Dan Brown’s ‘The Lost Symbol’ makes its Primetime debut!– OnMyWay Mobile App User

NBC “borrows” “The Lost Symbol” (9 p.m., TV-14) from its streaming partner, Peacock. Based on the 2009 novel by Dan Brown (“The Da Vinci Code”), it scours Washington, D.C., in search of Masonic signs and symbols and a shadowy cabal out to change the fate of mankind — or something.

Fans of earlier Brown adaptations have gotten used to Tom Hanks (“Finch”) as Harvard professor and “symbolist” Robert Langdon. “Symbol” concerns a younger Langdon, portrayed by Australian actor Ashley Zukerman. With his lean frame and tousled hair, he often resembles the modern-day Jimmy Stewart that Hanks was supposed to evoke — only the star of “Mr. Smith Goes to Washington” never had to translate Latin or cogitate about codicils.

Brown novels remind me of the old joke about Catskills resorts Woody Allen recycled in “Annie Hall”: “The food here is terrible. And such small portions.” Brown’s prose style is infamously awkward, and his books are clunky collections of pompous explication, but readers can’t get enough of them.

Brown’s novels and their adaptations often unfold like packaged tours of historic sites and cities. And as COVID has turned so many into armchair travelers, “Symbol” might arrive as a tonic for the housebound. The show’s episodic nature enhances the comic-book level of adventure. How will Langdon get out of this jam? Tune in next week for the next thrill-packed episode.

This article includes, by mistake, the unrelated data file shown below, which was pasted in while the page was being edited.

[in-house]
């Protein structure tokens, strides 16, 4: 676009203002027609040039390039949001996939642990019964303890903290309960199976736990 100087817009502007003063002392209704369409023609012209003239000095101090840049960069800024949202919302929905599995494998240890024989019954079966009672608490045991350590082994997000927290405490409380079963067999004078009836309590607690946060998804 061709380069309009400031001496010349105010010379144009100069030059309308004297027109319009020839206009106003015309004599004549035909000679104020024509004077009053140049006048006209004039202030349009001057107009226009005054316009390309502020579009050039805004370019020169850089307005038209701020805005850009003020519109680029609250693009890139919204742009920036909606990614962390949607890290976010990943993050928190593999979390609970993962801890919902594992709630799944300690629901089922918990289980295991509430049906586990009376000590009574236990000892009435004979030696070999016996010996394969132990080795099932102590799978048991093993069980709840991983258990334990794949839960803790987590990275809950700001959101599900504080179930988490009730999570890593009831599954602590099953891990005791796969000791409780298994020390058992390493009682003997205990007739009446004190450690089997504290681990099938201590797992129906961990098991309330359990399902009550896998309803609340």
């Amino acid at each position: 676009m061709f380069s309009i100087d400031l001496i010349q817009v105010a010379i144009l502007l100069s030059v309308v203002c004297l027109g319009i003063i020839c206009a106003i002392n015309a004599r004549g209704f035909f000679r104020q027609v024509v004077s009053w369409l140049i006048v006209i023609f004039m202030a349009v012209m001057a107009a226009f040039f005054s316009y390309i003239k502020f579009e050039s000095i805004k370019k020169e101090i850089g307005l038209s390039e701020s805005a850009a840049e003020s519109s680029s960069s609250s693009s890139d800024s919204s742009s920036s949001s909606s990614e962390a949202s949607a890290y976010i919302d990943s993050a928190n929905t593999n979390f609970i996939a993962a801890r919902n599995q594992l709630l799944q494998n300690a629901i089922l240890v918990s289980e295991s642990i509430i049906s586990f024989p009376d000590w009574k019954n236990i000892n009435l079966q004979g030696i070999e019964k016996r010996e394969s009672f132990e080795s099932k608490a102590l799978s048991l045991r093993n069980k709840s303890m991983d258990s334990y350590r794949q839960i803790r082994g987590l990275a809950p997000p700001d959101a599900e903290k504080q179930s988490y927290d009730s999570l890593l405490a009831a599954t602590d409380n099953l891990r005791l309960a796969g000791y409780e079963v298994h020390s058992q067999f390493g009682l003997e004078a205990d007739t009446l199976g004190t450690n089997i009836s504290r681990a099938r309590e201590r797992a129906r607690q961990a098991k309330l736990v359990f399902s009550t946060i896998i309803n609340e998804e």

Just as many of the bad guys in these dramas appear to be tampering with fundamental forces of nature, NBC and Peacock might have reversed the natural order of broadcasting. It might have been better to launch “Symbol” on NBC and allow viewers to catch up on Peacock. Series that begin modestly on network or cable have become hits elsewhere. No one seemed to watch “You” on Lifetime, but it took off on Netflix. NBC ditched “Manifest,” and then it also became a Netflix sensation. Many FX series have been supplemented by their audiences on Hulu and Netflix. It has been said “no one” has noticed the recent “Impeachment: American Crime Story” because it’s “only” on cable.

As free streaming sites go, Peacock ranks among the best. It offers multiple chances to catch up on NBC series and presents a coherent collection of old shows and movies. It avoids the atmosphere of the thrift-store jumble many of its rivals give off. So, perhaps NBC’s tease of “The Lost Symbol” is an effort to get network viewers to sample Peacock. Perhaps. It would take an intelligence as encyclopedic as Robert Langdon’s to decipher all of today’s streaming options and broadcasting strategies.


• The Steelers host the Bears in Monday night NFL action (7 p.m., ESPN).

• Trouble bubbles up after a cruise ship hot tub homicide on “NCIS” (8 p.m., CBS, TV-14).

• A lockdown on the set forces cooperation on “The Big Leap” (8 p.m., Fox, TV-14).

• “Backstage Pass: Countdown to the CMA Awards” (9 p.m., ABC) anticipates the big night via visits with Luke Bryan, Jimmie Allen, Lauren Alaina, Lady A, Carly Pearce and Keith Urban.

• “Independent Lens” (9 p.m., PBS, TV-MA, check local listings) presents the documentary “Ferguson Rises,” about one father’s reaction to the death of his son at the hands of local police.

• Lauren Risley untangles real estate problems on the new series “Call the Closer” (9 p.m., HGTV).


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